Murders In the Rue Morgue nonetheless makes its own bid at historical importance: it was the end of the AIP Poe movies, no. 16 depending on your accounting, the last to emerge from the company even under a fake Poevian title.  We can wish that it lived up to Corman's last Poe film, The Tomb of Ligeia, but it doesn't, which fits, considering that literally none of the post-Corman Poes are good.  And thus the franchise died as it had lived for half its life now, consistent in its ignominy.

Score: 4/10

3 comments:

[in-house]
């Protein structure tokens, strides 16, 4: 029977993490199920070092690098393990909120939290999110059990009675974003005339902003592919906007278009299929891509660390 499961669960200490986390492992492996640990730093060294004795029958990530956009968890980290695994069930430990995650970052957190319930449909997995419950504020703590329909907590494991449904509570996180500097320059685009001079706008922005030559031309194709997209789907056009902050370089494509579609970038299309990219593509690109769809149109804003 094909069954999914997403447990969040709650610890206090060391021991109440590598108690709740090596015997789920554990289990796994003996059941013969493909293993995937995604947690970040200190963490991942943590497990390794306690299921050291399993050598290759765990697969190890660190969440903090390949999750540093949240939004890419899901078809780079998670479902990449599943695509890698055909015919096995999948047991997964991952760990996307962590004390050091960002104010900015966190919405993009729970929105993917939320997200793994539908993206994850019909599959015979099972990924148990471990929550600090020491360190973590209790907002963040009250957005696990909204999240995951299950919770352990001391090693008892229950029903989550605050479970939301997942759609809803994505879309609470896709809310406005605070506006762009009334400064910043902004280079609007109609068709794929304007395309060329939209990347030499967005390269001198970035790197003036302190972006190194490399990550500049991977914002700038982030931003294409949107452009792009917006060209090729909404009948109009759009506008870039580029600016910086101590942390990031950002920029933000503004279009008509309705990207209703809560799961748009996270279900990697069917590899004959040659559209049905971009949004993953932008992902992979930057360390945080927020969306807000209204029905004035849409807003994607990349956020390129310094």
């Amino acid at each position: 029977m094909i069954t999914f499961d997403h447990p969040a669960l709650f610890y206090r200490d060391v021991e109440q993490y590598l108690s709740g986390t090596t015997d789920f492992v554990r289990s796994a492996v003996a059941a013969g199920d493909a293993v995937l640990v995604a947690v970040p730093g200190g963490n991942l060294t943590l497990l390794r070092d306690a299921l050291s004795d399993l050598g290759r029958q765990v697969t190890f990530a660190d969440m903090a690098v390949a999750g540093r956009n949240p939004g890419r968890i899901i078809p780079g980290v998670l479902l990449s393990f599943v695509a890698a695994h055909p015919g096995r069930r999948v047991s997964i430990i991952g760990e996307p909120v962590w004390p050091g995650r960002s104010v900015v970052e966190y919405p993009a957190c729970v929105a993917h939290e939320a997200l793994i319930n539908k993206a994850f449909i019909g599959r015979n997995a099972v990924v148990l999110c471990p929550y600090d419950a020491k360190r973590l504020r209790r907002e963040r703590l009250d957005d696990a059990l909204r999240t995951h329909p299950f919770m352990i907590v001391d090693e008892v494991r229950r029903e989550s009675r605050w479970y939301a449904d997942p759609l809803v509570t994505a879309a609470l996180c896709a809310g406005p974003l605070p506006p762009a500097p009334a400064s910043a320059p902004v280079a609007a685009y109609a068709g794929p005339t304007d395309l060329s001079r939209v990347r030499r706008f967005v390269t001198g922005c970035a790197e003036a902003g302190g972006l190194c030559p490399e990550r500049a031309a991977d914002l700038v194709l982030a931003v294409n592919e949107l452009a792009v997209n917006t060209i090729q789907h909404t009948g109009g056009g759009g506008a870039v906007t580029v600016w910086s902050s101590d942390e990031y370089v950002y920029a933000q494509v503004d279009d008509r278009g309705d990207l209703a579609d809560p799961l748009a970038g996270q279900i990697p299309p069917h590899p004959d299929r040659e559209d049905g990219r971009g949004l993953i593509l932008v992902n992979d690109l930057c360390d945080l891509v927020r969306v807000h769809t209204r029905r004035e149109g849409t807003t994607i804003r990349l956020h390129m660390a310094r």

1. In all honesty THE MURDERS IN THE RUE MORGUE title for a franchise (or at least an anthology film) is a perfectly shrewd notion: it’s just a pity they either lacked the ability or the inclination to plunder French gothic chillers and retrofit them into the continuing adventures of C. Auguste Dupin.

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    1. The other Poe Dupin stories aren't very conducive to horror (does he have literary fan fiction like Holmes etc.? probably); dunno much at all about French genre literature of... well, any period. As far as this goes, I kinda just think one ought stick with a pongid or just go with a different title.

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    2. My dear fellow, just look at Hammer Studios FRANKENSTEIN and DRACULA cycles for proof of how far one can go by borrowing names, but very little else from an original story! (-;